NASA Expert to Discuss Search for Extraterrestrials, Interstellar Space Travel at The Optical Society Laser Congress

New photonic devices and directed energy systems are said to be
poised to enable the next leap in deep space exploration.

WASHINGTON–(BUSINESS WIRE)–#OSA–New directed energy propulsion systems may enable the first interstellar
missions, with small, robotic spacecraft exploring neighboring solar
systems, according to experimental cosmologist Philip Lubin. He will
present these and other advances at The
Optical Society’s (OSA) Laser Congress
, Light
the Future Speaker Series
, 4-8 Nov. in Boston.

Imagine a wafer-thin spacecraft powered by laser light capable of speeds
greater than one quarter the speed of light—fast enough to reach the
closest neighboring star to our solar system within 20 years, or
something closer to home, like getting people to Mars in a month. By
tapping into photonics-driven propulsion, researchers are well on their
way to making this seemingly impossible science-fiction achievement a
reality, said Lubin, who is a professor of physics at the University of
California, Santa Barbara.

The research results Lubin will describe stem from NASA’s
Starlight
and Breakthrough
Starshot
programs, both of which support advanced research in
photonics. Lubin is director of the Starlight program.

“Photonics, the production and manipulation of light, is already a part
of our daily lives—from cellphones to computers to light-emitting-diode
(LED) light bulbs to fiber optics that carry your data all over the
place—even though you may not see it,” said Lubin. “You can point to
practical examples of photonics in everyday life and it appears to have
nothing to do with interstellar flight, but in fact it does, because
it’s synergistic with the technology you need to achieve interstellar
flight.”

One of the greatest challenges in validating this photonics concept as
it relates to propulsion is the demonstration of the laser power
required to accelerate the proposed/hypothetical spacecraft, according
to Lubin.

Synthesized optics for directed energy propulsion systems

Large directed energy systems are not built using a single gigantic
laser, but instead rely on beam combining, which involves the use
of many very modest power laser amplifiers.

“Our system leverages an established typology called ‘Master Oscillator
Power Amplifier’ design,” said Lubin. “It’s a distributed system
so each laser amplifier ‘building block’ is between 10 and 1000 Watts.
You can hold it in your hand. Instead of building a gigantic laser, you
combine a lot of small little laser amplifiers that, when combined, form
an extremely powerful and revolutionary system.”

Lubin suggests an analogy with supercomputers, which are built using a
large number of central processing units (CPUs). “By coherently
combining billions of low poser laser power amplifiers—similar to the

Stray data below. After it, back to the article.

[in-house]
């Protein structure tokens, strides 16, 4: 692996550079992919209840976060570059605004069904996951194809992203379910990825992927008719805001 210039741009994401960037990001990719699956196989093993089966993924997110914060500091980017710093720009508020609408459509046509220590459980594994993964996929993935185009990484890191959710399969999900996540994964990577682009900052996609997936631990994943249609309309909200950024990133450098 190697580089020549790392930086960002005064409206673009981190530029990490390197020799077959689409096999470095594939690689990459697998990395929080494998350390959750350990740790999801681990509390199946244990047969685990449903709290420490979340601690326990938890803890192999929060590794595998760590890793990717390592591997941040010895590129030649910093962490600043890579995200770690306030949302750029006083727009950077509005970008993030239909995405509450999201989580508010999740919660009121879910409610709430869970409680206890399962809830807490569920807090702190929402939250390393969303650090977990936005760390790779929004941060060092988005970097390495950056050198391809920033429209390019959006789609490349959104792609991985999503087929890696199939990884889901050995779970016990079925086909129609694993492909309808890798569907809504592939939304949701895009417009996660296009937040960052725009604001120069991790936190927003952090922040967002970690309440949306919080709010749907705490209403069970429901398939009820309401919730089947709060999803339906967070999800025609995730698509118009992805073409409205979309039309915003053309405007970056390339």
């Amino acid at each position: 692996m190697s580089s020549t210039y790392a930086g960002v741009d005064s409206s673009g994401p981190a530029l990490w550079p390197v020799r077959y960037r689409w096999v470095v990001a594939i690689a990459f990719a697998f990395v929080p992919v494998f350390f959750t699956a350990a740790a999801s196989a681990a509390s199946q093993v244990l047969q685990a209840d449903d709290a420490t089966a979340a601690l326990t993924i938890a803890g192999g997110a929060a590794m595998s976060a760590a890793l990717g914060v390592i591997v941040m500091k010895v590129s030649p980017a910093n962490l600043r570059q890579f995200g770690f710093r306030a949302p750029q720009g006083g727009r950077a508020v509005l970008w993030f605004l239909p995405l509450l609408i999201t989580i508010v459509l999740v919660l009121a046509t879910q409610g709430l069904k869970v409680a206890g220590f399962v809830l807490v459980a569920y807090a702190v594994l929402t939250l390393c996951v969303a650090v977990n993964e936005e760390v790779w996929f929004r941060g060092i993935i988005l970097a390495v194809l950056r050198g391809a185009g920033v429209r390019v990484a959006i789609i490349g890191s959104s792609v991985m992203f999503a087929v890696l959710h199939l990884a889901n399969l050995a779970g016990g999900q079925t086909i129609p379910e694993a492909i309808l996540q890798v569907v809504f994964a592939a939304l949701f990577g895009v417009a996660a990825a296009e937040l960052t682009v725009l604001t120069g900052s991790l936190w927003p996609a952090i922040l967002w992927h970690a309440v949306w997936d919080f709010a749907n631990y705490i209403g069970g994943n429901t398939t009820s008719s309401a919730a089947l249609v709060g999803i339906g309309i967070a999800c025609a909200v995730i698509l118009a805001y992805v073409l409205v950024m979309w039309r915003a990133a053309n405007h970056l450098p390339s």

same power of a typical modern household LED—you suddenly have this
amazingly capable directed energy system,” he said.

Interstellar probes powered via laser light

Directed energy systems may enable interstellar probes as part of human
exploration in the not-too-distant future, and they are at the heart of
the NASA Starlight program and the Breakthrough Starshot Initiative to
enable humanity’s first interstellar missions. The same core technology
has many other applications, such as rapid interplanetary travel for
high mass missions, including those carrying people; planetary defense;
and the search for extraterrestrial intelligence (SETI).

“Our primary focus currently is on very small robotic spacecraft. They
won’t carry humans onboard—it’s not the goal for the interstellar
portion of our program,” said Lubin. “If humanity wants to explore other
worlds outside our solar system, there are no other physically
obtainable propulsion options for doing this—with two exceptions.

“One way would be if we could master a technological approach known as
antimatter annihilation engines, which are theoretical propulsion
systems that generate thrust based on energy liberated by interactions
at the level of subatomic particles. But we don’t currently have a way
to do that,” Lubin said, “and it involves a number of complexities we do
not have a current path to solving.

“The other option is directed energy or photonic propulsion, which is
the one we’re focusing on because it appears to be feasible,” Lubin
said. In one variant, directed energy propulsion is similar to using the
force of water from a garden hose to push a ball forward. Miniscule
interstellar spacecraft (typically less than a kilogram and some that
are spacecraft on a wafer) can be propelled and steered via laser light,
he said.

“Miniaturizing spacecraft isn’t required for all of the mission
scenarios we’re considering, but the lower the mass of the spacecraft
the faster you can go,” Lubin said. “This system scales in different
ways than ordinary mass ejection propulsion.”

So far, all of the rockets that have blasted off from Earth are based on
chemical propulsion systems whose basic designs date back to World War
II. They are just barely able to make it off the surface of the Earth
and into orbit. Making a bigger rocket doesn’t make it go faster, it
just allows the rocket to carry more mass. Photonic propulsion works
differently, because the less dense the payload the faster you go. So